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October 11, 2017

Eureka often accompanies this EarthWord.

EarthWords is an on-going series in which we shed some light on the complicated, often difficult-to-pronounce language of science. Think of us as your terminology tour-guides, and meet us back here every week for a new word!

Image shows two scientists in hard hats collecting a research core aboard a drill rig
Scientists aboard the D/S Chikyu prepare to collect a research core drilled from marine sediments in the Indian Ocean. This research is part of the 2015 Indian National Gas Hydrate Program Expedition 02 (NGHP-02), which is a follow-up to the 2006 NGHP-01. NGHP-02 identified several large deposits of potentially producible gas hydrates in the Indian Ocean. This project was led by the Government of India, with scientists from Japan and the United States, including the U.S. Geological Survey. Read more here. (Credit: Tim Collett, USGS. Public domain.)

The EarthWord: Discovery


  • This one sounds pretty self-explanatory, but it actually has a very specific meaning, at least in the field of energy and mineral resources.

  • A “discovery” typically is an official announcement by a private company that shows an energy or mineral resource is present. For instance, in the oil and gas world, a discovery well is the first well that reveals the presence of a petroleum-bearing reservoir.  Information on new oil field discoveries is compiled and reported by the EIA.


  • Discovery comes from the Latin prefix dis, meaning "opposite of” and the Latin word cooperire, meaning "to cover up.”

Use/Significance in the Earth Science Community:

  • Discoveries are the primary way that companies identify that an energy or mineral resource actually exists. A discovery is not always economic (commercially favorable) to produce, and a discovery may require additional testing and study, but it is a necessary precursor to production (before it contributes to our energy and mineral supplies).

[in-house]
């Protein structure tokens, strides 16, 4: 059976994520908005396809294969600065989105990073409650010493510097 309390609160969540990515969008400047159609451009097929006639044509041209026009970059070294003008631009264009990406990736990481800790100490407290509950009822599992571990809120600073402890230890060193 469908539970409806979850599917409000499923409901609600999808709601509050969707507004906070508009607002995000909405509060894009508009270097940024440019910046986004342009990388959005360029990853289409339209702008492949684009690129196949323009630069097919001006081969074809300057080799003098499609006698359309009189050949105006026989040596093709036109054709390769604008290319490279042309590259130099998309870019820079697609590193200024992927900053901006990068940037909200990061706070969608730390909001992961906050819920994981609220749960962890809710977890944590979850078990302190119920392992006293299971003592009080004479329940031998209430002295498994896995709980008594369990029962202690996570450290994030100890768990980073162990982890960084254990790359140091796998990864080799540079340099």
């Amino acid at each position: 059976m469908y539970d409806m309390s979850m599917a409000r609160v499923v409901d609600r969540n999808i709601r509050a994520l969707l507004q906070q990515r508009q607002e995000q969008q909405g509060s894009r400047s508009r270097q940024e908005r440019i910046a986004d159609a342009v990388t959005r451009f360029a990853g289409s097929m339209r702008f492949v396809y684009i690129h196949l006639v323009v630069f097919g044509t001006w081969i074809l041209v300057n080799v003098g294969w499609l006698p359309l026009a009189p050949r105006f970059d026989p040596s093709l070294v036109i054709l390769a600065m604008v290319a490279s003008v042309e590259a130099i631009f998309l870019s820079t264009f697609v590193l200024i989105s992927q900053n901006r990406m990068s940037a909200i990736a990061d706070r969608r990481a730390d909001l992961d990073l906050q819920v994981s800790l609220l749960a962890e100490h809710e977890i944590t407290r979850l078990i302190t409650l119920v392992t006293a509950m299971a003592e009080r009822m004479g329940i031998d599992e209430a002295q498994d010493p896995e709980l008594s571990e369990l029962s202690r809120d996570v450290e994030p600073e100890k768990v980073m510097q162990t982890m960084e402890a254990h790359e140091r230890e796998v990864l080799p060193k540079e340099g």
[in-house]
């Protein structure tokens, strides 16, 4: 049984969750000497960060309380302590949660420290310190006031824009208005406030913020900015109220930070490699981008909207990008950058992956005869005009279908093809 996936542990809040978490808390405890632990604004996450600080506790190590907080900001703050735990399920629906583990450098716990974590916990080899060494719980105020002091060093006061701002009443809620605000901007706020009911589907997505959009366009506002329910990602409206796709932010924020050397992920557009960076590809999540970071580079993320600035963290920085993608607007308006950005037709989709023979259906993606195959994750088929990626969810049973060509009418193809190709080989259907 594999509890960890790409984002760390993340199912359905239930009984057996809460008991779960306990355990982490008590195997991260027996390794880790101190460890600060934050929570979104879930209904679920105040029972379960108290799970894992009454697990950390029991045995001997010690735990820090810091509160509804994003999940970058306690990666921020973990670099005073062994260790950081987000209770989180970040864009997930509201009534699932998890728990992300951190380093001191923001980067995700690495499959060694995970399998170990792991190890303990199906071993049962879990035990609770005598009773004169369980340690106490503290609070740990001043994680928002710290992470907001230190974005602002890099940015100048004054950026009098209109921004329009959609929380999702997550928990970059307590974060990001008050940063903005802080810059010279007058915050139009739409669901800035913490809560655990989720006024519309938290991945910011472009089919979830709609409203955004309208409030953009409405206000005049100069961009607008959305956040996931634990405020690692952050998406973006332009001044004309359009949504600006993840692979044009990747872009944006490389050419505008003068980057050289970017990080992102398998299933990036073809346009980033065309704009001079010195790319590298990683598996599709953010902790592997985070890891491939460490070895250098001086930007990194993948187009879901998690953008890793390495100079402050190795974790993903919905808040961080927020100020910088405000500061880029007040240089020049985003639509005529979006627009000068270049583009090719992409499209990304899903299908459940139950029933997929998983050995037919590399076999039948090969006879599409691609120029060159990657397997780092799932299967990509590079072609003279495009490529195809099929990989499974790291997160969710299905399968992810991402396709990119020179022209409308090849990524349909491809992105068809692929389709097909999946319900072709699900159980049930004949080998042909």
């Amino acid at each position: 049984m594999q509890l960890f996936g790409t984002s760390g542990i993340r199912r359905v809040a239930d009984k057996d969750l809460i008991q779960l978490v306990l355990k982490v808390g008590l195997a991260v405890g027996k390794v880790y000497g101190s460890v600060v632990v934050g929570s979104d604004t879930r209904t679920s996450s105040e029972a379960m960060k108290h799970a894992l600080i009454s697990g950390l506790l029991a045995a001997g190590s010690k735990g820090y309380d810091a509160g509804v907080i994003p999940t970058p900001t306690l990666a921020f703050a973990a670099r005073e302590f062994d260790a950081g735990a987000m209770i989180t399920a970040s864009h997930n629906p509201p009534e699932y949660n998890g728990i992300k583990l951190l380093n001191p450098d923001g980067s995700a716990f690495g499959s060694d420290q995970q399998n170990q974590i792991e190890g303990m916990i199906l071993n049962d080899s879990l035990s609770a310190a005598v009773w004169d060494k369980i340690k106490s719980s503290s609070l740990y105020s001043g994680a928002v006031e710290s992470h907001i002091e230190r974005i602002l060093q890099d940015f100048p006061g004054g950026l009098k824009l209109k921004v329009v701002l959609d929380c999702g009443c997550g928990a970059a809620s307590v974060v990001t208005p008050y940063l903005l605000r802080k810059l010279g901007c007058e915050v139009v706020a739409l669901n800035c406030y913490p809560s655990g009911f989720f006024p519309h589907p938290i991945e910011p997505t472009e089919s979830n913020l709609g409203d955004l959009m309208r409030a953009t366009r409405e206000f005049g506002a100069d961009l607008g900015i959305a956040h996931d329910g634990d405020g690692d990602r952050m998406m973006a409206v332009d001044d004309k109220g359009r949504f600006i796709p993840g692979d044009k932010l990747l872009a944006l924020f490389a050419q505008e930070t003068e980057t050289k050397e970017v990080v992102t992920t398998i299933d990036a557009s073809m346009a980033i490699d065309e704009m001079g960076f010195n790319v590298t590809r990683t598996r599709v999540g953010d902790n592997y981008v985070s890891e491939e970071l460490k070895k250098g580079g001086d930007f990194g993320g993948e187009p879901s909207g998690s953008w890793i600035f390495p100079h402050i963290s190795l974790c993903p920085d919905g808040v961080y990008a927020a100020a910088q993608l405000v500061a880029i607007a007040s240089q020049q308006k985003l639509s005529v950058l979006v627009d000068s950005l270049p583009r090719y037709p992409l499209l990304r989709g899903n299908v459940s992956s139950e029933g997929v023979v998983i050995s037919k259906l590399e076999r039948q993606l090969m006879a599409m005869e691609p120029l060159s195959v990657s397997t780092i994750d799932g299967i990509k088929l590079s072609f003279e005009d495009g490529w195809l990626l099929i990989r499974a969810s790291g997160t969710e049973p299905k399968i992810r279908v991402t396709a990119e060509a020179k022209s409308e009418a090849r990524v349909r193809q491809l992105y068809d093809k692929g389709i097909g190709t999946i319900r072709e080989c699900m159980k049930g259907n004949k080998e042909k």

• USGS energy and mineral resources assessments are not discoveries. USGS does not explore for new energy or mineral resources, but does collect rock, core, and other samples to help better understand how these resources form and the geological occurrence of these resources on a regional scale.

  • Examples include studies of the Eagle Ford shale and our collaborative research on gas hydrates.

  • Instead, USGS assesses undiscovered resources, providing estimates of energy and mineral resources that we estimate to exist based on our understanding of the geology and our statistical models, and current industry practices, such as the types of technology used to develop and produce discovered resources. These estimates would have to be proven through discovery.  When USGS releases a new resource assessment, this takes into account available information from previous discoveries and and production made by industry.

    Image shows a McKelvey box, a diagram that shows the difference between resources and reserves.
    A McKelvey box, a diagram that shows the difference between resources and reserves. As one travels from resources to reserves, both geologic certainty and economic feasibility increase.(Public domain.)
  • Read more about our energy resource assessments here and about our mineral resource assessments here.

Next EarthWord: Our Energy Week is heating up with this next EarthWord...

Hungry for some science, but you don’t have time for a full-course research plate? Then check out USGS Science Snippets, our snack-sized science series that focuses on the fun, weird, and fascinating stories of USGS science.

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